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Rammed earth schools – in partnership with the David Rattray Foundation
In partnership with the David Rattray Foundation, the Aveng Group invested R4,9 million in an innovative pilot that, developed through the use of indigenous design and green building concepts, a model for construction which makes maximum use of unskilled labour and provides a quality and aesthetically pleasing space for learners and teachers.
Unemployed volunteers from the local commun ity were engaged to participate in a project that will provide accredited training and skills transfer. While trainees constructed the administration block for Mablomong Primary School using the “rammed earth construction” green building technique, the learners and teachers gained additional learning space and used the building to apply the lessons in the curriculum. Not without its challenges and risks, the project proved successful and has demonstrate d scaleability and a cost effective method of construction. The benefit is broad and sustainable, although the primary objective was skills transfer. The project has been extended with further development of the model to ensure sustainability.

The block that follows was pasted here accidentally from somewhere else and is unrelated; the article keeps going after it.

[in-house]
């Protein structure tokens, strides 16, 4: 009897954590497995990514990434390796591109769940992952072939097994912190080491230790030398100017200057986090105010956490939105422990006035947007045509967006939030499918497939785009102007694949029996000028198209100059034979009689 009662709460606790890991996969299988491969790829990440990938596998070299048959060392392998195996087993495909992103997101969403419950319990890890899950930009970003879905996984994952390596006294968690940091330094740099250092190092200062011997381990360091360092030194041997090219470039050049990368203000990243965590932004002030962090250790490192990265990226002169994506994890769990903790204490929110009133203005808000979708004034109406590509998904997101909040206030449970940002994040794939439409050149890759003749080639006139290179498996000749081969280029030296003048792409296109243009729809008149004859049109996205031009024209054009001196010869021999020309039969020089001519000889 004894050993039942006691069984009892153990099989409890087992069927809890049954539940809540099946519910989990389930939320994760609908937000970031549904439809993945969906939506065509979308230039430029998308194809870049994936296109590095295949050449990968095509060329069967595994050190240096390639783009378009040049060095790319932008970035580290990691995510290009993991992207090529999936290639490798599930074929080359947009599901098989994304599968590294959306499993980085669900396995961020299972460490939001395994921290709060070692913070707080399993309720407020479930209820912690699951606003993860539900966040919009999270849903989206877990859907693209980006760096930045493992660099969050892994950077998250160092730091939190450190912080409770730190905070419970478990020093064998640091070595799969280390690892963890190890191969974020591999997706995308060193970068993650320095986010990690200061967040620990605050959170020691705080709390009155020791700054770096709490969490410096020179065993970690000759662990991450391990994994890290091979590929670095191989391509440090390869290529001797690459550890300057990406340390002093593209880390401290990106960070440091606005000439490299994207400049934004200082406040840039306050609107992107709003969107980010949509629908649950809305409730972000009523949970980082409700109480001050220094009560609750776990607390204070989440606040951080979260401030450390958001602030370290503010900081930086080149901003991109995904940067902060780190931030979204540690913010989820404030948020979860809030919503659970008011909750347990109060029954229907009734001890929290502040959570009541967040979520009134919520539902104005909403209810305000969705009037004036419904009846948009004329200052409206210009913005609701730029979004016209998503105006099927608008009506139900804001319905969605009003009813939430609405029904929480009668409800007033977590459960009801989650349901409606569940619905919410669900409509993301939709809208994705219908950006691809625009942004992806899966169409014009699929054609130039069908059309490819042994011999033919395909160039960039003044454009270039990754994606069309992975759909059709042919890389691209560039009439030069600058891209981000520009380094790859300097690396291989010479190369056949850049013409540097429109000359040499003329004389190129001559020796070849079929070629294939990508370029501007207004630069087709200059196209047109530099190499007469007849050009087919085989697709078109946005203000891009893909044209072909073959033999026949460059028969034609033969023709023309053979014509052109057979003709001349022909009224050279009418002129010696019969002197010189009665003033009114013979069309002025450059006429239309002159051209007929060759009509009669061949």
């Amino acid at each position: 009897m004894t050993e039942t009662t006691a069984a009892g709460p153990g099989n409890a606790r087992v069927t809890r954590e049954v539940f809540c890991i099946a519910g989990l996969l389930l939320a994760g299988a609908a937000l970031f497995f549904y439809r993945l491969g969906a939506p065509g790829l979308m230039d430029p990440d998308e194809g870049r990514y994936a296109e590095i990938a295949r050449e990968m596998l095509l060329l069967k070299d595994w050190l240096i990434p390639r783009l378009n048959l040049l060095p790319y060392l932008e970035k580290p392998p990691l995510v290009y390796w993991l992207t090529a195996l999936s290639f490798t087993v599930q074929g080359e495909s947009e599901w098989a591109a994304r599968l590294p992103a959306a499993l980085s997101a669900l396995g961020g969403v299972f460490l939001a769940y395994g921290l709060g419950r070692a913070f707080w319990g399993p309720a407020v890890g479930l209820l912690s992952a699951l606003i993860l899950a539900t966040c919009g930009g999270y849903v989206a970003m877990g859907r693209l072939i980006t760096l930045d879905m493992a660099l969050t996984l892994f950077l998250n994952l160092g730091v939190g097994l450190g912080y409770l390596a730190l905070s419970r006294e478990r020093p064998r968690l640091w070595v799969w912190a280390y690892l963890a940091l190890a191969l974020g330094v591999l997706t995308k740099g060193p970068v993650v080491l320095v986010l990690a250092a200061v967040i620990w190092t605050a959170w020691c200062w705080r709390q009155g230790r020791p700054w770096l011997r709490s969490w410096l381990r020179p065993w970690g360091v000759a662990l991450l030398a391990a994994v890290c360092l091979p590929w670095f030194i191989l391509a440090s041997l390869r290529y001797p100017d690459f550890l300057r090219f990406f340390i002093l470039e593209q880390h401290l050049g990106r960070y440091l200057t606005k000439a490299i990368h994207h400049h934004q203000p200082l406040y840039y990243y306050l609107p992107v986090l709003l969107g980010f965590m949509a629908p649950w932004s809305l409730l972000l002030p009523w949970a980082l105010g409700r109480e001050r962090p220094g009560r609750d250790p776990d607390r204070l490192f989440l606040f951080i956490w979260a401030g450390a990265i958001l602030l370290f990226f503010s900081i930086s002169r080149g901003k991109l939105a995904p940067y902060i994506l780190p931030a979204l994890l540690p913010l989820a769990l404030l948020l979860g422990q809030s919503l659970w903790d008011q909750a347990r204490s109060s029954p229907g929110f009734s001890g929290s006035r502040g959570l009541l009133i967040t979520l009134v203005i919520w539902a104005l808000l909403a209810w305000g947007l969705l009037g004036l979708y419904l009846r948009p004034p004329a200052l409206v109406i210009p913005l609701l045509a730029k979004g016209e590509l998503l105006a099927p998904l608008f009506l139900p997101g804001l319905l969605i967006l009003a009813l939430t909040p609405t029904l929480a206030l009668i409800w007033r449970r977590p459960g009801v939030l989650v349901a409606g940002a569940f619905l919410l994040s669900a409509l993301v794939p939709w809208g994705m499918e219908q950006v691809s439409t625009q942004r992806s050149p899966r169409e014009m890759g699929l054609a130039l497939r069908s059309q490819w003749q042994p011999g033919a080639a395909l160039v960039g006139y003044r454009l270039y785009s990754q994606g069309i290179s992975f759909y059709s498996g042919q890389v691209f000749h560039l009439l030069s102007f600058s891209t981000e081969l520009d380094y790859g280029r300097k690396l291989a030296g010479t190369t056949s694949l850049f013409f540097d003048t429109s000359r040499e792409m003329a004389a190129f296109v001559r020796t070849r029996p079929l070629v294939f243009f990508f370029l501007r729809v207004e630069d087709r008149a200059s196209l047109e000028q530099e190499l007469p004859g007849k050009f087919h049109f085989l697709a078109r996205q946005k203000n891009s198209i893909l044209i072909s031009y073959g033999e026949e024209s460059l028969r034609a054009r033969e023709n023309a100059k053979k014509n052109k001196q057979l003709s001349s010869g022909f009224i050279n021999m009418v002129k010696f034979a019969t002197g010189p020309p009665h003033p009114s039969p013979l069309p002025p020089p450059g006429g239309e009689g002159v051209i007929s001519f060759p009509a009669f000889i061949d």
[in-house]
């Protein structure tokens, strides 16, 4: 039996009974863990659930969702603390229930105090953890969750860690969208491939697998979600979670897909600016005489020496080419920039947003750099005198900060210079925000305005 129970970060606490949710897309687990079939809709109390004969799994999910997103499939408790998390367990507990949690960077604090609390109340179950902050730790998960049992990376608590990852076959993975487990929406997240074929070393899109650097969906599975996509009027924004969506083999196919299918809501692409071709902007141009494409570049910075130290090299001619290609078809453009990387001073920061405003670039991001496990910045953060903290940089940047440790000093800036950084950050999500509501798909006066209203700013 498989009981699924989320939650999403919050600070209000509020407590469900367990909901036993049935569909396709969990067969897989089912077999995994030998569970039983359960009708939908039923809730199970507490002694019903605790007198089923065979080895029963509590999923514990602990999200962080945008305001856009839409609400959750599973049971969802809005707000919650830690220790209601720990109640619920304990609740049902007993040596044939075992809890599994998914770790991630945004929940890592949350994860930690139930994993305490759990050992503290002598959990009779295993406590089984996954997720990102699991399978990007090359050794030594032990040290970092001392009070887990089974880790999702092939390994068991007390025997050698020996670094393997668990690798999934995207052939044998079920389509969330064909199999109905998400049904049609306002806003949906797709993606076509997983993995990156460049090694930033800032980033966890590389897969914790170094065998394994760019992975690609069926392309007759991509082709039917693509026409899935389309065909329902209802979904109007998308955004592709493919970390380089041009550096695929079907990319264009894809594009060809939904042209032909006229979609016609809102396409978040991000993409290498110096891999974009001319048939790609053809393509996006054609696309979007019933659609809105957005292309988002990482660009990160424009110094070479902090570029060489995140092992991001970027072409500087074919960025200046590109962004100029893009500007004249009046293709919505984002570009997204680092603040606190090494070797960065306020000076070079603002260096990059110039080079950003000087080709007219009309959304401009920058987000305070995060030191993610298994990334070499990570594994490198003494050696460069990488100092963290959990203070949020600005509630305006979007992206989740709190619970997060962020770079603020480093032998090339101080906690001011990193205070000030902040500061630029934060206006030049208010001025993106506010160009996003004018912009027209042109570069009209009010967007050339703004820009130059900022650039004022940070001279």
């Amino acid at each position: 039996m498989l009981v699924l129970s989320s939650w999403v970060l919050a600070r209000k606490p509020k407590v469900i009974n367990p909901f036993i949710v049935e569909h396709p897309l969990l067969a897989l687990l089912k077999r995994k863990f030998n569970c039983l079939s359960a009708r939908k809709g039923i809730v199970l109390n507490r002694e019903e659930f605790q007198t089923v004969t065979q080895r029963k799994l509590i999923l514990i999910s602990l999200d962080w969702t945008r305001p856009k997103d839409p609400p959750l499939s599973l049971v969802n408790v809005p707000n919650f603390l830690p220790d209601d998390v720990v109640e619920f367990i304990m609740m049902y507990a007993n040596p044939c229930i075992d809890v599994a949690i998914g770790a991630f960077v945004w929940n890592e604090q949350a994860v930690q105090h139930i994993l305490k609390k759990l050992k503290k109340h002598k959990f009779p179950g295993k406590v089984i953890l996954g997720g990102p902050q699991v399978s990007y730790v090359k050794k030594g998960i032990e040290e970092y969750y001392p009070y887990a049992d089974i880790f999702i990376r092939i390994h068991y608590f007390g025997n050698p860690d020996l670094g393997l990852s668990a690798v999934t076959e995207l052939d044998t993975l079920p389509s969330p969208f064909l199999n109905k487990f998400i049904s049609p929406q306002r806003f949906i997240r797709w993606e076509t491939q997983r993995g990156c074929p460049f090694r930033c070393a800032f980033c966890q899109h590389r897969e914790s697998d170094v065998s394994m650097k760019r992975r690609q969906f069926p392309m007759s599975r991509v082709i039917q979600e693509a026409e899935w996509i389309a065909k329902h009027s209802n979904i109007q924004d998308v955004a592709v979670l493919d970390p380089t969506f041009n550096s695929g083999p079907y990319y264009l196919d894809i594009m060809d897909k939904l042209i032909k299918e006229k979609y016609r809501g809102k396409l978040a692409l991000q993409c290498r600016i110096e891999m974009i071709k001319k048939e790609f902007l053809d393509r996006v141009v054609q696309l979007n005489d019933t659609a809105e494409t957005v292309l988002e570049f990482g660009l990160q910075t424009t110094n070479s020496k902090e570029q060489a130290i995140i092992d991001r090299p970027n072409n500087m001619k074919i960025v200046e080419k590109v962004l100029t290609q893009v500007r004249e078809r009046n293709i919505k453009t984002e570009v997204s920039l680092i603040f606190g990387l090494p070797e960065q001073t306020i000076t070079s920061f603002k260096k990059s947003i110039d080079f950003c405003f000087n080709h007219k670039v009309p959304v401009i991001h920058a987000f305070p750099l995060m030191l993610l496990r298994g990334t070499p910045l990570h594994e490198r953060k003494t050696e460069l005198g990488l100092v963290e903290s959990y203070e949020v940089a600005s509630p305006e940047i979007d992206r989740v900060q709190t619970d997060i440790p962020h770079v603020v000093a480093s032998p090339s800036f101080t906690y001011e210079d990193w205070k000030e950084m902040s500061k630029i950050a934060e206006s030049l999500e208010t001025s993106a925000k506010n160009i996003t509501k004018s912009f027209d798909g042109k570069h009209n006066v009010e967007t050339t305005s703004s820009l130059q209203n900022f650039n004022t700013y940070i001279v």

Ways in which to use the skills of those trained, either through employment or further training, were investigated. To this end, a second phase of the initiative is in progress with trainees from the pilot forming part of the core building group which is constructing a media centre, library and aftercare centre at Mablomong school. With many of the learner s living in shack dwellings, homework is a challenge due to insufficient space or lighting at home. In this case, an aftercare facility will go a long way to improving learner performance.
This phase also includes construction of classrooms for Buhlebamanagwe School in KwaZulu-Natal. This will include individuals from the core building group who are now embarking on additional training modules through Primeserve. New trainees from the communities have also been employed. The project presents exciting possibilities for enhancing pride in African architecture, creating a conducive learning space for learners and teachers and addressing despera te skills shortages through the use of the environmentally friendly building techniques. Its success will ideally lead to a national roll-out of the model.